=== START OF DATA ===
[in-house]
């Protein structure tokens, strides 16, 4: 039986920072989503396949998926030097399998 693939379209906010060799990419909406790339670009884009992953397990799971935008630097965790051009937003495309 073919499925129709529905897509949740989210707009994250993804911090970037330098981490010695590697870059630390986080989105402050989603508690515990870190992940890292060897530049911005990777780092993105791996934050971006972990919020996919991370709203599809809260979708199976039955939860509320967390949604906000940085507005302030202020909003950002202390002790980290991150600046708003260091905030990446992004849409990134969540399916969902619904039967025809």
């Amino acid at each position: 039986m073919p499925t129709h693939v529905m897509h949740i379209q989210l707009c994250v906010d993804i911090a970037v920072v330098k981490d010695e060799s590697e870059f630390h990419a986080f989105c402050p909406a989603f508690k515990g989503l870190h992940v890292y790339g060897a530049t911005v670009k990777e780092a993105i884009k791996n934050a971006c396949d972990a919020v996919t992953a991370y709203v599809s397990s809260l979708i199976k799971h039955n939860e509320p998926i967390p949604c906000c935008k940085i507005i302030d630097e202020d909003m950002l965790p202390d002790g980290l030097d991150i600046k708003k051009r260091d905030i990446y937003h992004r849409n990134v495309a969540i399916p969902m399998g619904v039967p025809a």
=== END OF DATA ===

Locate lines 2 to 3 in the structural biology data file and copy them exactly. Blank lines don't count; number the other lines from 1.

């Protein structure tokens, strides 16, 4: 039986920072989503396949998926030097399998 693939379209906010060799990419909406790339670009884009992953397990799971935008630097965790051009937003495309 073919499925129709529905897509949740989210707009994250993804911090970037330098981490010695590697870059630390986080989105402050989603508690515990870190992940890292060897530049911005990777780092993105791996934050971006972990919020996919991370709203599809809260979708199976039955939860509320967390949604906000940085507005302030202020909003950002202390002790980290991150600046708003260091905030990446992004849409990134969540399916969902619904039967025809």
């Amino acid at each position: 039986m073919p499925t129709h693939v529905m897509h949740i379209q989210l707009c994250v906010d993804i911090a970037v920072v330098k981490d010695e060799s590697e870059f630390h990419a986080f989105c402050p909406a989603f508690k515990g989503l870190h992940v890292y790339g060897a530049t911005v670009k990777e780092a993105i884009k791996n934050a971006c396949d972990a919020v996919t992953a991370y709203v599809s397990s809260l979708i199976k799971h039955n939860e509320p998926i967390p949604c906000c935008k940085i507005i302030d630097e202020d909003m950002l965790p202390d002790g980290l030097d991150i600046k708003k051009r260091d905030i990446y937003h992004r849409n990134v495309a969540i399916p969902m399998g619904v039967p025809a």